Follow Through, Follow Up
In a recent MAP client survey, our clients rated “follow-up” as one of the top loyalty drivers in our relationship with them. Interestingly, our clients rated this attribute higher than “consulting expertise,” demonstrating the power behind that essential need to trust. In particular, people want to know that you’re going to do what you say you’re going to do—and when you say you’re going to do it! Adopting good habits around follow-through and follow-up seems really basic, I know. But still, people fall victim to poor customer service experiences every day, namely those in which there’s poor follow-through or follow-up—or both. In MAP’s upcoming book, The Disciplined Leader, we devote a whole chapter to honoring commitments. A high-impact activity that can make or break your leadership credibility, honoring commitments boils down to this: Discipline yourself to do only what you can do. Make this habit part of your leadership style and you won’t just build customer loyalty, but a legacy for being someone people can respect and truly trust.
There are many areas of your business in which follow-through and follow-up are important. But here are three that are basic, yet vital. Get it right with these, and you’ll be more likely to set yourself apart and jump ahead of your competition!
Phone calls/emails. People are busy. You are busy. But there’s no excuse for not responding to phone calls and emails in a timely manner. Fail to do this, and it can really hurt your reputation, earning you poor company reviews via word of mouth and online. If your company struggles with this, ask why. Find out from those on the frontlines what’s really going on, ask for their suggestions and solutions on how to resolve it, and find a way to fix the issue. Some technology companies easily soar to unprecedented levels of success because they always answer calls and emails, and efficiently follow through with whatever needs to be addressed or resolved. Meanwhile, some national retailers have carved out their unique competitive advantage simply by following up with unexpected post-sales calls, double checking on customer satisfaction, and gathering feedback for improvement.
Employee concerns/issues. When employees surface problems or topics that need addressing and you say you’re going to follow up, just do it. If you don’t, employees will eventually see you as noncommittal. You’ll lose their respect and destroy their trust. That doesn’t mean you have to take on every issue or concern your employees present, however. Rather, when they come to you with problems, it’s wise to push the problem-solving opportunity back onto them, empowering them to develop solutions they can own. Also, if you’re incapable of handling an issue at the time or for some good reason, know that it’s OK to say you’re not able to take it on because you’re concerned you cannot follow through or follow up at the moment. What’s more, as a leader, you have options in terms of how you manage employee concerns/issues. Remember to avoid being reactionary and biting off more than you can or should chew. Pause before you make a promise, avoiding the tendency to overcommit and under-deliver.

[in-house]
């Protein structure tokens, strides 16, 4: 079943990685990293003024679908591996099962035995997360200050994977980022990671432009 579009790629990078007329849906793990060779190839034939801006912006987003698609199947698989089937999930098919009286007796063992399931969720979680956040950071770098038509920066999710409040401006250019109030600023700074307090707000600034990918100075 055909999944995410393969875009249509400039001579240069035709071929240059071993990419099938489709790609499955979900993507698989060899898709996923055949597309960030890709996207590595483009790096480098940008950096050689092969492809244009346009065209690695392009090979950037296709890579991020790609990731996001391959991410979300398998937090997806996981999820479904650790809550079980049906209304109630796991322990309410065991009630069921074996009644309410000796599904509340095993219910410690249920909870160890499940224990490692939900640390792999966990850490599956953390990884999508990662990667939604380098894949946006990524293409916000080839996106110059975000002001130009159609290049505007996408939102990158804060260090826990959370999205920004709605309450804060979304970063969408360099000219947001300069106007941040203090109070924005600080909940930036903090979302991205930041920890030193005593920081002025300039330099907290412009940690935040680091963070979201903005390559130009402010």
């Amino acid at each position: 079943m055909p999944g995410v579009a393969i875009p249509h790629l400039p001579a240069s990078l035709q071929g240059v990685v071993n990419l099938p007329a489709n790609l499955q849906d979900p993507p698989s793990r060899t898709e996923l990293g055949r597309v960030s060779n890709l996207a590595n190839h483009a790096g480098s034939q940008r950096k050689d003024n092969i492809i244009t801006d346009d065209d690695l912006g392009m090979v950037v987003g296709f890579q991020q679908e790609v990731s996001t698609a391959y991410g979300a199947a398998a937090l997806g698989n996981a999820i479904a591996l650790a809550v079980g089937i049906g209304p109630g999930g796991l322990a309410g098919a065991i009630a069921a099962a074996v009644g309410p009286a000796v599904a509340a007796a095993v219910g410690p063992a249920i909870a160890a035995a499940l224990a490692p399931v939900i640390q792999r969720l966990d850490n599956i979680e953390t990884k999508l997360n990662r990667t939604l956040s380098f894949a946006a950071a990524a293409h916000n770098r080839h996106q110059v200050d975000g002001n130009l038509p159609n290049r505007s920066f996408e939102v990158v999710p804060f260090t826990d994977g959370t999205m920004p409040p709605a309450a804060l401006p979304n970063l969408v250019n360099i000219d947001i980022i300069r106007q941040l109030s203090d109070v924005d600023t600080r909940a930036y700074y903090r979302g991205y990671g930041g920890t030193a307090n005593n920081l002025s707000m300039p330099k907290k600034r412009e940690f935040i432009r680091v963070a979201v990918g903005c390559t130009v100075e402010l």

Customer service. The commitments you make to your customers are sacred. Violating those vows—whether spoken or stated on your website or other communications—by not following through or up can threaten and even destroy the livelihood of your business. In today’s customer service climate, in which it’s so common to have a mediocre or substandard experience, a golden opportunity exists. Simply “wow” your customers with good follow-through and follow-up, and you’ll boost the odds of winning their loyalty and respect. This, in turn, will help grow your fan-base over time and likely build customers for life.
How have you improved follow-through and follow-up in your business?